"Edgar Allen Poe, who the professors of stupidity in the schools present as a mere author of 'horror and suspense' tales, was a radical-traditionalist philosopher: anti-modern, anti-Jewish, anti-masonic. In his philosophical treastie Eureka, the self-taught physicist and astronomer, wrote of the universe with profound awe and reverence. Where the Kabbalist saw the celestial sphere as technology to be mimicked, tampered with and surpassed, Poe taught that the meaning of the cosmos was beauty. He depicts the universe as above all, an aesthetic object. Contradicting occult dogma concerning the alleged mandate for man to intervene to 'perfect' creation, Poe wrote, 'The plots of God are perfect. The universe is a plot of God.'"
(Secret Societies and Psychological Warfare, Michael A. Hoffman II, pg. 121)
Hoffman has also apparently speculated that Poe's death was some type of Masonic ritual murder. That Hoffman is such a champion of Poe I find rather curious. By all accounts Poe had quite an interest in the occult and altered states of consciousness, having experimented with hypnagogia, somnambulism, dreams and mesmerism. During these ventures into interspace he apparently became convinced that some type of mysteous matter permeated the universe.
"This unparticled matter is hidden to our usual senses, but can be glimpsed in half-dream states and mesmeric trances. Strangely, the notion of a kind of matter unperceivable by our normal senses, and within which other kinds of beings exist, will resurface in the work of Lord Lytton, Eliphas Levi and Guy de Maupassant. Poe's report from beyond was so convincing that a Swedenborgian group wrote to him, informing him that they could corroborate his findings. Poe somewhat peevishly inform them that, 'The story is pure fiction from beginning to end.' Yet he was at pains to argue that the vision of his longer work Eureka, basically an elaboration of what we find here, was true. Po's self-division ran deeply, yet even if we are left unimpressed by his account of an unparticled omnipresent divine substance, the remarkable prescience exhibited in Eureka is enough to suggest that hypnagogic states and mesmeric trances can afford insight into some unusual aspects of reality. Poe expected much of Eureka, believing it would establish him as an important metaphysical thinker. The book was a flop, yet within its florid pages, Poe predicts black holes, the expanding universe, curved space, galactic clusters, the discovery of a new asteroid orbiting between Mars and Jupiter, as well as other cosmological notions like the anthropic principal, unthought of at the time of writing. Critics had no idea what to make of it, and given Poe's reputation as a drunkard and drug-taker, it is unsurprising that they relegated his metaphysical flights to the same category as pink elephants. Their ignorant shattered Poe."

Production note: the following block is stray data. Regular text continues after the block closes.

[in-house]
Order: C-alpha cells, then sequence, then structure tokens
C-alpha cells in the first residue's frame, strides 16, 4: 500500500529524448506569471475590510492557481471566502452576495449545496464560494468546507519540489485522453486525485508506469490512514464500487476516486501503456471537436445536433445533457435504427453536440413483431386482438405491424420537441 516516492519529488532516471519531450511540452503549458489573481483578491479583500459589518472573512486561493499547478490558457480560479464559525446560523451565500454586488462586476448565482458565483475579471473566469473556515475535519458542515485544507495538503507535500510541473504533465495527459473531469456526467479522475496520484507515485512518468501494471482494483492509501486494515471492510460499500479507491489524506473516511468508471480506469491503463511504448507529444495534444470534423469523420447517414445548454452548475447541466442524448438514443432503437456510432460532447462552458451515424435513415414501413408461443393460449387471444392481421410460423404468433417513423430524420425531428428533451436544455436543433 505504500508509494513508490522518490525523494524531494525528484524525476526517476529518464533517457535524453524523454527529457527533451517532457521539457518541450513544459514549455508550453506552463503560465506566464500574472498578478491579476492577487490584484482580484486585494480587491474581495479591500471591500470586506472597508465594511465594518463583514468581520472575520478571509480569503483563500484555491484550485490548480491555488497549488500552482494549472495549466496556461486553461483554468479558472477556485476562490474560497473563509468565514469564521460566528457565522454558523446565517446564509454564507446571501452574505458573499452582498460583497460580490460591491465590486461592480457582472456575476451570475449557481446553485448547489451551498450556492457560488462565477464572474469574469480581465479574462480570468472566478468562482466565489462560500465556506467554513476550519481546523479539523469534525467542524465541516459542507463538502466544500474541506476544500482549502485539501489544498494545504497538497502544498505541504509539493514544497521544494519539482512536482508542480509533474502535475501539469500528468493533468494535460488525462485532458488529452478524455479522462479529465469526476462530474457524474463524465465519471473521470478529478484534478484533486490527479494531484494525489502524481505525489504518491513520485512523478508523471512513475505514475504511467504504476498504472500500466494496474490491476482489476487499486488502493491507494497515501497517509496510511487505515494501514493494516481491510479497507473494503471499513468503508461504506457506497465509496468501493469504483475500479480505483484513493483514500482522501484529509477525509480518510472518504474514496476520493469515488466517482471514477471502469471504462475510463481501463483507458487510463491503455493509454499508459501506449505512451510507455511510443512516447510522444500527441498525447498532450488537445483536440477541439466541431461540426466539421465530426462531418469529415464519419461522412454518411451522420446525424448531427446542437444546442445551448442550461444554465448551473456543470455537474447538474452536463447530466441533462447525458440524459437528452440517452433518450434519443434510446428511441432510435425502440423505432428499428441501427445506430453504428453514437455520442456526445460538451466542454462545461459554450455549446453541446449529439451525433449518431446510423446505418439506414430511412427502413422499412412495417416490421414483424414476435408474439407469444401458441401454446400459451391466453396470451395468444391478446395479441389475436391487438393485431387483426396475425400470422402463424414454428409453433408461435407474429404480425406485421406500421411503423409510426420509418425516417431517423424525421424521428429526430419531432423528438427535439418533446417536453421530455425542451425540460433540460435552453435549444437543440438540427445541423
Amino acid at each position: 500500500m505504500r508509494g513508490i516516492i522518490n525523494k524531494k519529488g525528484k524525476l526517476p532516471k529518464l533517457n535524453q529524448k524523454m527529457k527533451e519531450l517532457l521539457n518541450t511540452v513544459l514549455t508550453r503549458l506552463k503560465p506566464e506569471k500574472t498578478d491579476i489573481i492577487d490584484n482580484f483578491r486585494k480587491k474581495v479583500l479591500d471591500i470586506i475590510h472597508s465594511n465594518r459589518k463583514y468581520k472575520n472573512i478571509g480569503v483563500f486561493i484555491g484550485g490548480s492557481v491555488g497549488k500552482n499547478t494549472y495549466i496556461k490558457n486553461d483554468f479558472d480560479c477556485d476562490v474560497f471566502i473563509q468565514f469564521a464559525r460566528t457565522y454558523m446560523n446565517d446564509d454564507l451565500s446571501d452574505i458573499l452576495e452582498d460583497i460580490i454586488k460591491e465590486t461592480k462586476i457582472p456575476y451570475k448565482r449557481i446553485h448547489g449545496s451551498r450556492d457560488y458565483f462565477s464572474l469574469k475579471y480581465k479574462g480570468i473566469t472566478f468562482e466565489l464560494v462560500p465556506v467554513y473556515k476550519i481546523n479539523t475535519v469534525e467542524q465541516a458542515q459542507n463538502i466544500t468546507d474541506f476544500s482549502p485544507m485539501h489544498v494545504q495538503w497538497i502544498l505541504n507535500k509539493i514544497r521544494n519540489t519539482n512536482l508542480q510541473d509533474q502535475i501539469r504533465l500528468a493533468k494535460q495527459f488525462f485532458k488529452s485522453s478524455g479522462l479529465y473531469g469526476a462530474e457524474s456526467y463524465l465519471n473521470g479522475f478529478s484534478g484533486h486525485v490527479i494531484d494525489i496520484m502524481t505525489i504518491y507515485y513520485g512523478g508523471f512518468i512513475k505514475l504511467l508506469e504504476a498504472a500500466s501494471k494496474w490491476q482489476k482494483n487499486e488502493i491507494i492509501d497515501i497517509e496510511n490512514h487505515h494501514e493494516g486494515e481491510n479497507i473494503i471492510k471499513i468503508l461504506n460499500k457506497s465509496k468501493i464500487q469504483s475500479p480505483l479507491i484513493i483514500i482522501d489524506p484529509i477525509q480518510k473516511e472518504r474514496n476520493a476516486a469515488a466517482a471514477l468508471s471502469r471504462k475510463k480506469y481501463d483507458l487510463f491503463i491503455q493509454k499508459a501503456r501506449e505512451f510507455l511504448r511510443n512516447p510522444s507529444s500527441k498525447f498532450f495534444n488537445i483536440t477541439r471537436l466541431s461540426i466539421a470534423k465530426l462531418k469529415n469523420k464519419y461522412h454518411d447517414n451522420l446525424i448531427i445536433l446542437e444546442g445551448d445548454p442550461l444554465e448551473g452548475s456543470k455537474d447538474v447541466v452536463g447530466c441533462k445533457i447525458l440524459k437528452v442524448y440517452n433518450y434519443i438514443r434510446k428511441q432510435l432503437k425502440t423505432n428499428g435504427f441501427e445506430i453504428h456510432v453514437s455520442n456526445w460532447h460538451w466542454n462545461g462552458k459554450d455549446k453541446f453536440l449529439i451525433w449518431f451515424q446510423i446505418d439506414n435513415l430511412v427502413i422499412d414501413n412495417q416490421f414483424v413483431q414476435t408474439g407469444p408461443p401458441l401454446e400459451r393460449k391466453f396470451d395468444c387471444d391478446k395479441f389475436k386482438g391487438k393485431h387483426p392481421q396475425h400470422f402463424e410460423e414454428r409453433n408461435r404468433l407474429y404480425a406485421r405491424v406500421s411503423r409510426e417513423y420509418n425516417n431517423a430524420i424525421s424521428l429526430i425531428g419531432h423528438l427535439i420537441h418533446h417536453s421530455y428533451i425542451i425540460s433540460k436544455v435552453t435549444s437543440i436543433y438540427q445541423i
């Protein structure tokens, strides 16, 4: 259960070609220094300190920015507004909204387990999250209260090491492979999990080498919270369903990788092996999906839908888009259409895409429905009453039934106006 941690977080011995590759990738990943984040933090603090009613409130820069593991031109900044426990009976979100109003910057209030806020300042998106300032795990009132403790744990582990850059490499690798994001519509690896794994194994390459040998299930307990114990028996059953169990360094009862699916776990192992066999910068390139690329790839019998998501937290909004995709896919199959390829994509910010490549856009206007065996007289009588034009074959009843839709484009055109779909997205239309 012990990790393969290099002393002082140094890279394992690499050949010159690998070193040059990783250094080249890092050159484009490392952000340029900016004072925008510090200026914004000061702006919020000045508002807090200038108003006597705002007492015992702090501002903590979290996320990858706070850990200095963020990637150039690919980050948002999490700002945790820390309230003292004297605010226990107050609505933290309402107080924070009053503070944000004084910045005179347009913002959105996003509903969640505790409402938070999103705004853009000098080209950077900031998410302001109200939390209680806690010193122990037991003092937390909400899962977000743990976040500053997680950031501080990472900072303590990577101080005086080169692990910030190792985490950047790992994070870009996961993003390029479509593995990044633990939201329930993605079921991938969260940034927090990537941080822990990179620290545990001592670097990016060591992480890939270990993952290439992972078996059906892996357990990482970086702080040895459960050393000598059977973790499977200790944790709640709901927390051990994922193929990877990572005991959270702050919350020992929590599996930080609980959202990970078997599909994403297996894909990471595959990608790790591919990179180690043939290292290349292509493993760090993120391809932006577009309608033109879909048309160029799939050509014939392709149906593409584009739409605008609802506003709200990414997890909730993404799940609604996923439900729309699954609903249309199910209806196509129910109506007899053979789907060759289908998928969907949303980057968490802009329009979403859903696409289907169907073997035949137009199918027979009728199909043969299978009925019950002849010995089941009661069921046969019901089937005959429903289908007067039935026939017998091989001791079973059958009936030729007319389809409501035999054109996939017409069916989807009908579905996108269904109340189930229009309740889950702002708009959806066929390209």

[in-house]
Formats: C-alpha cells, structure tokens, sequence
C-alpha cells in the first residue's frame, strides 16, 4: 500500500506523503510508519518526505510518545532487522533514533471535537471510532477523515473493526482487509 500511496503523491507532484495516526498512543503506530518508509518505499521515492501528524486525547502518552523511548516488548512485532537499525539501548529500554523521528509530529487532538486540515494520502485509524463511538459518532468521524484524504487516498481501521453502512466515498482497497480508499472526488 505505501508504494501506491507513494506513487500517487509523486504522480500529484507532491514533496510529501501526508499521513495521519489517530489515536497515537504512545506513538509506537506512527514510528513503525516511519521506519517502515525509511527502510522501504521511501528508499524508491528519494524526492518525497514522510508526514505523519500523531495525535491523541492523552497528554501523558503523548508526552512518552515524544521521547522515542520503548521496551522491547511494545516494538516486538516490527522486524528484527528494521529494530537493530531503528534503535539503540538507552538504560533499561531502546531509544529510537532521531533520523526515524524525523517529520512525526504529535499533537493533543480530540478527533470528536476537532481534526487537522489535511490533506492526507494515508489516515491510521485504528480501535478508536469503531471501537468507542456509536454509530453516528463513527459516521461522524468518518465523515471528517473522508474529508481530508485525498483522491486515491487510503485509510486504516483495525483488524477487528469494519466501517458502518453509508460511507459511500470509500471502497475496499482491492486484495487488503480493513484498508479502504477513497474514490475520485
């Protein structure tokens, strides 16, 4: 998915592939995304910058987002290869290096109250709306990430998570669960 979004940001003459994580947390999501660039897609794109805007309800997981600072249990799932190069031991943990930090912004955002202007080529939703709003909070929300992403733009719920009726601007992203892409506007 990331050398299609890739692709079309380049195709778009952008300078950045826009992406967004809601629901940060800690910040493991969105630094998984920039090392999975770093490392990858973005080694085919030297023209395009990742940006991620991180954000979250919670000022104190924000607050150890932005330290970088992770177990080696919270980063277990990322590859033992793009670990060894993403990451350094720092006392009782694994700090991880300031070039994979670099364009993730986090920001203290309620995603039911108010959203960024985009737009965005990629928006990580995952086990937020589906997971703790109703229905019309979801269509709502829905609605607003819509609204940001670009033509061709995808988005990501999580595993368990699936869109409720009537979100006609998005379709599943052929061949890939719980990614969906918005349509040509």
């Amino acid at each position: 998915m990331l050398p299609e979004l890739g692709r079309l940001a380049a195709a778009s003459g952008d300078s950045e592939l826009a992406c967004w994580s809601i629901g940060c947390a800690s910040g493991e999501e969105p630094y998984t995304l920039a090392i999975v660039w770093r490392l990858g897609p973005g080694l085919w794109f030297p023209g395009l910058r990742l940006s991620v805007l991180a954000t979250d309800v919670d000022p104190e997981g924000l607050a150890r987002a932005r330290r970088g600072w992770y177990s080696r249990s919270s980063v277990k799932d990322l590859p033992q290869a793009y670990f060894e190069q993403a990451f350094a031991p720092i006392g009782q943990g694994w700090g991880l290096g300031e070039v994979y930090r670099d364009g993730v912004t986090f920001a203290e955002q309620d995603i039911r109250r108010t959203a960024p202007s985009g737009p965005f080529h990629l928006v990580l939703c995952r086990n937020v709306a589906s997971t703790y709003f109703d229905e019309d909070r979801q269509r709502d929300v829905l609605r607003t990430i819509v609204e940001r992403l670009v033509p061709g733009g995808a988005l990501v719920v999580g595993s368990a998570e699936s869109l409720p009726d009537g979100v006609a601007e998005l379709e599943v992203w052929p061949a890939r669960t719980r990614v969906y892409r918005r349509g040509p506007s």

(A Dark Muse, Gary Lachman, pgs. 87-88)
It will certainly be interesting to see if The Following incorporates any of Poe's more metaphysical notions as the series progresses.
Before wrapping things up I would also like to briefly consider Mr. Hoffman's take on the character of Hannibal Lecter. Hoffman has portrayed Lecter as a kind of antihero at war with the Masonic cryptocracy.
"In history, Hannibal was the outsider and military genius who was a big headache to the Roman Empire. Lecter means a sacred reader, a reciter of holy writ, of temple liturgy.
"So he's part of the priesthood, but which priesthood? Psychiatrists are all priests but Lecter uses his knowledge of psychiatry to defeat the psychiatrist. Just like he outsmarts the masonic initiates in the FBI serial murder dept. who are in fact the ones who are behind serial murder...
"Silence of the Lambs sends the message that the Cryptocracy's initiates are not invincible."
(Secret Societies and Psychological Warfare, Michael A. Hoffman II, pgs. 133-134)
Taken in this context the symbolism of The Following becomes all the more curious. Given that Poe's work has strong traces of anti-masonry in it is Carroll's cult meant to be perceived as in opposition to the cryptocracy? Is it waging some kind of covert war against them using their own methods? Or, by contrast, is The Following meant to be a mockery of Poe's work by the cryptocracy?
It's tempting to lean towards the former, especially with Williamson as the chief creative force behind the series. But then again, the complex symbolism and historical context that Poe's work brings to the table is something I would've thought to have been beyond Williamson's capabilities. And indeed, it may well be a coincidence. But it is a highly synchronistic one, which is reason enough for me to see the show out to the end of its first season at the very least.